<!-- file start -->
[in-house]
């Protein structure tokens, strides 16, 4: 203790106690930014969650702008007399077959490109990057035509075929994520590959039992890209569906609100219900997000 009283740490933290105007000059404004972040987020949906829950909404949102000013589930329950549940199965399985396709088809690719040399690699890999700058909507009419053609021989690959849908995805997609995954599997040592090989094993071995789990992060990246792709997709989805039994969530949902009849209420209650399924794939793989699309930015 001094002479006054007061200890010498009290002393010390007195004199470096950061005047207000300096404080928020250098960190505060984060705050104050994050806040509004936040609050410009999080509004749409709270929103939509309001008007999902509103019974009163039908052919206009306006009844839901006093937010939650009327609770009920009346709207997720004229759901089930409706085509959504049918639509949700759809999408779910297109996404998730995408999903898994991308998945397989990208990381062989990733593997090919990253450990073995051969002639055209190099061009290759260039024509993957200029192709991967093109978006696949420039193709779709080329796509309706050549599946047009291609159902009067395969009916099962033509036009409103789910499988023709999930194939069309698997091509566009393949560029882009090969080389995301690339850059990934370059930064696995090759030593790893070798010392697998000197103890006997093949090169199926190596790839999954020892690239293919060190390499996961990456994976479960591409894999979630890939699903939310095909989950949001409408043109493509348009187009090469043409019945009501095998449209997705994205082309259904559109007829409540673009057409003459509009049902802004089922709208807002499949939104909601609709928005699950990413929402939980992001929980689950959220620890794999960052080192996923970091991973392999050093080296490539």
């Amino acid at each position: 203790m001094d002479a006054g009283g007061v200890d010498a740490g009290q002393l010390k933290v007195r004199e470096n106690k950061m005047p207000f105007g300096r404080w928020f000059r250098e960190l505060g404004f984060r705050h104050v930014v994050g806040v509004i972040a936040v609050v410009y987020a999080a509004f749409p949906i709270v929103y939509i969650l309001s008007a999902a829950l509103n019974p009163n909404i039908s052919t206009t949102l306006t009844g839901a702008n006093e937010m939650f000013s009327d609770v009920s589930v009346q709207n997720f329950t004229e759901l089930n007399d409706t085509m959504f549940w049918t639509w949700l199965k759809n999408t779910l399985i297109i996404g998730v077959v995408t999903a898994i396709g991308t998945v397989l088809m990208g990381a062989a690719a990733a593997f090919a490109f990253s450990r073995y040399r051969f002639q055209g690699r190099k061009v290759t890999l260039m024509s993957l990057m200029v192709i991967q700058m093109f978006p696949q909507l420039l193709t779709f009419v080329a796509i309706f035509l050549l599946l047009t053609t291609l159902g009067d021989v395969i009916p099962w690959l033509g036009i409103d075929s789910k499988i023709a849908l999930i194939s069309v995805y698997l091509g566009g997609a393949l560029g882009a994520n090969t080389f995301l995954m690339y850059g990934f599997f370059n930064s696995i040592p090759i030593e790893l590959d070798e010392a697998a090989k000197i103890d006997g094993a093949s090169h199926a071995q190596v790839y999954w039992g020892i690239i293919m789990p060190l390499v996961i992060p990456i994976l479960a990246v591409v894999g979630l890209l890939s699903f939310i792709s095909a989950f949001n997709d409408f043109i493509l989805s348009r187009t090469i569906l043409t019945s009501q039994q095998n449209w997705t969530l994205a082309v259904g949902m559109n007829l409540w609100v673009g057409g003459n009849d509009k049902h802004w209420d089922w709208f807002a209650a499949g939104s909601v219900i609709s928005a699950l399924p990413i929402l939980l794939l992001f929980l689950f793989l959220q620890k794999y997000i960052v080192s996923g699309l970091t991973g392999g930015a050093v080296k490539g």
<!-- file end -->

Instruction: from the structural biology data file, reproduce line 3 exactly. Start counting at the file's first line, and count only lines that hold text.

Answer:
């Amino acid at each position: 203790m001094d002479a006054g009283g007061v200890d010498a740490g009290q002393l010390k933290v007195r004199e470096n106690k950061m005047p207000f105007g300096r404080w928020f000059r250098e960190l505060g404004f984060r705050h104050v930014v994050g806040v509004i972040a936040v609050v410009y987020a999080a509004f749409p949906i709270v929103y939509i969650l309001s008007a999902a829950l509103n019974p009163n909404i039908s052919t206009t949102l306006t009844g839901a702008n006093e937010m939650f000013s009327d609770v009920s589930v009346q709207n997720f329950t004229e759901l089930n007399d409706t085509m959504f549940w049918t639509w949700l199965k759809n999408t779910l399985i297109i996404g998730v077959v995408t999903a898994i396709g991308t998945v397989l088809m990208g990381a062989a690719a990733a593997f090919a490109f990253s450990r073995y040399r051969f002639q055209g690699r190099k061009v290759t890999l260039m024509s993957l990057m200029v192709i991967q700058m093109f978006p696949q909507l420039l193709t779709f009419v080329a796509i309706f035509l050549l599946l047009t053609t291609l159902g009067d021989v395969i009916p099962w690959l033509g036009i409103d075929s789910k499988i023709a849908l999930i194939s069309v995805y698997l091509g566009g997609a393949l560029g882009a994520n090969t080389f995301l995954m690339y850059g990934f599997f370059n930064s696995i040592p090759i030593e790893l590959d070798e010392a697998a090989k000197i103890d006997g094993a093949s090169h199926a071995q190596v790839y999954w039992g020892i690239i293919m789990p060190l390499v996961i992060p990456i994976l479960a990246v591409v894999g979630l890209l890939s699903f939310i792709s095909a989950f949001n997709d409408f043109i493509l989805s348009r187009t090469i569906l043409t019945s009501q039994q095998n449209w997705t969530l994205a082309v259904g949902m559109n007829l409540w609100v673009g057409g003459n009849d509009k049902h802004w209420d089922w709208f807002a209650a499949g939104s909601v219900i609709s928005a699950l399924p990413i929402l939980l794939l992001f929980l689950f793989l959220q620890k794999y997000i960052v080192s996923g699309l970091t991973g392999g930015a050093v080296k490539g």